Mediums & Methods


Scratchboard or scraper board (as it is known as in Europe) is a direct form of engraving/etching which originated in the UK and Europe in the 19th century prior to the introduction of modern photographic techniques and was used as a less expensive alternative to other engraving/etching substrates such as metal – copper and steel plating; woodcuts, linocuts, etc; and could be photographically reproduced in smaller formats without losing too much detail. Scratchboard was originally invented for the purpose of reproduction in printing. It has been used for over a century reproducing images for books, magazines, and newspapers and as an advertising means.  It is a more practical and cheaper method of reproduction than woodcut.  Fine artists re-discovered scratchboard during the late 1970’s/1980’s when it became popular as a direct engraving medium, where the original engraving is used as the finished artwork.  The very first scraper board originally consisted of cardboard or other stiff paper coated with no ink coating.

Scratchboard is made from clay and glue that has been compressed together on paper or hardboard . Then the surface has been painted with Indian ink. When I am done scratching. I paint them with water colour ink.
Scratchboard is made from clay and glue that has been compressed together on paper or hardboard.Then the surface has been painted with Indian ink. The colour comes at the end when the piece is done.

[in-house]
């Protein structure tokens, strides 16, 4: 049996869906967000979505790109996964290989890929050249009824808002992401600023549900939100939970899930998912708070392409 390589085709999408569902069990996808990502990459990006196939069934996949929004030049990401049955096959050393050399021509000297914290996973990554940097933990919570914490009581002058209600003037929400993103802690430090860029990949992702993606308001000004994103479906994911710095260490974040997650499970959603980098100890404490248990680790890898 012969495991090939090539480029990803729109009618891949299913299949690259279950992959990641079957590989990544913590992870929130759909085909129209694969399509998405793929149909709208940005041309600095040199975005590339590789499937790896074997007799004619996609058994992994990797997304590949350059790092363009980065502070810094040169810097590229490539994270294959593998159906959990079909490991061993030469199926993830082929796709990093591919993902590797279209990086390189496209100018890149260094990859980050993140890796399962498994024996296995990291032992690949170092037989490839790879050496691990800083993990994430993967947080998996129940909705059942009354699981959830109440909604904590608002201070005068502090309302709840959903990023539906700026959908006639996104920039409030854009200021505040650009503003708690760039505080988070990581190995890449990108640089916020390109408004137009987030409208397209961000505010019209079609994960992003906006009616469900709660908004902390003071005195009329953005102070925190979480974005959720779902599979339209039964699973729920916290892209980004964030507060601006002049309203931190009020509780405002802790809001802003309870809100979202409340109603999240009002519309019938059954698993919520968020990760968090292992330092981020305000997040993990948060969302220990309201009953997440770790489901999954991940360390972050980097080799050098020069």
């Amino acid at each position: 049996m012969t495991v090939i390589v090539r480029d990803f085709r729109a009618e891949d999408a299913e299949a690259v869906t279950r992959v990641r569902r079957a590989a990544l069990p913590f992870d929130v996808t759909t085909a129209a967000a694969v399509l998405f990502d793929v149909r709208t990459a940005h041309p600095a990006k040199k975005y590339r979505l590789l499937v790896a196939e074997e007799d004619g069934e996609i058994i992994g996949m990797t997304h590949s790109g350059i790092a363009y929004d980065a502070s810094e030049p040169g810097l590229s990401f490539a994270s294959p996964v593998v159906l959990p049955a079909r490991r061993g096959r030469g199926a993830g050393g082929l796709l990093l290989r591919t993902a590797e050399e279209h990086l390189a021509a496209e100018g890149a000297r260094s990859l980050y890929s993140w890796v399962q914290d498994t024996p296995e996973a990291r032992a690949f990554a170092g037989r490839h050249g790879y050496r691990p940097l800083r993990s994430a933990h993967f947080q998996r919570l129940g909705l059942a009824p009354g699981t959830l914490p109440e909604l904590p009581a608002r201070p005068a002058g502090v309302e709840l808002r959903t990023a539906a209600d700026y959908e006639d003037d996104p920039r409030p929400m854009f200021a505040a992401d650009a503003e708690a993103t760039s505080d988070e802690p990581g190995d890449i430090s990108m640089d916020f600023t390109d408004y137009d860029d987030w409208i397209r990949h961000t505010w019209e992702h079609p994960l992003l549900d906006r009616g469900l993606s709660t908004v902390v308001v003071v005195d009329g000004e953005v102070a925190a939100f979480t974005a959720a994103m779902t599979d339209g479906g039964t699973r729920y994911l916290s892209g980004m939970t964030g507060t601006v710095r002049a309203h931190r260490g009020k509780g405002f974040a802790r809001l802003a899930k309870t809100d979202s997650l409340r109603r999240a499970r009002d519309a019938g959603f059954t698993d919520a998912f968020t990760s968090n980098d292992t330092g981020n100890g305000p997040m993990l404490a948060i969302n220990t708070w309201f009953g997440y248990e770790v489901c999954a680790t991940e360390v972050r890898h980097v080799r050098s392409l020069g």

The first version of scratchboard was introduced around 1880 by clockmakers in Milan, Paris and Vienna. It was a simple piece of cardboard with hard wax and special- prepared chalk. The cardboard was embossed with a grained pattern, which was then painted in or rolled with black Indian ink in a specific area where to be shaded. then lines were engraved .this could be easily photographed onto a metal plate and made into a line block for the printer. (The line block technique, refined in the 1870s, is a hybrid of intaglio and relief printing. It begins with a negative of a line drawing being contact printed onto a photosensitized metal plate. The light hardens this emulsion into an acid resist while non-exposed areas are washed away in warm water. When etched in a bath of acid, the metal surrounding the emulsion protected lines is eaten away, forming a low relief. The plate is then rolled with ink, which will only adhere to its surface but not in the incised lines as with traditional intaglio, and then it is printed in the same manner as a woodblock.)

Clayboad- exposed very crisp edges, similar to a woodblock or an etching. These new scratchboard reproduce very well on a commercial press. day black and white were popular. (Clay- kaolin, Chosen for whiteness, small particles, non-abrasiveness. not firer, archival quality.)

Scratchboard remained popular into the 1950s when photographic illustrations became the industry standard. Scratchboard has always been used as an illustrative means. You’ve seen it in magazines and books, countless places where we hadn’t realized that it was scratchboard.



The team intaglio meaning “to engrave” or to “cut into” refers to the process by which an image is created by gouging, biting or incising lines into the surface of a metal plate. The print is produced by filling the recessed marks and lines with ink to transfer the image to damp paper. In the final piece, the image will print in reverse from the design on the plate, and the ink will stand around the surface of the paper.

Relief printmaking.

Printmaking is more popular than ever, yet so many people make and/or enjoy the finished pieces without much thought. Printmaking includes creating images or patterns that can be transferred from a medium, like a woodblock. And more specifically, relief printmaking uses the raised surface of a matrix to create an image (by removing the negative spaces.)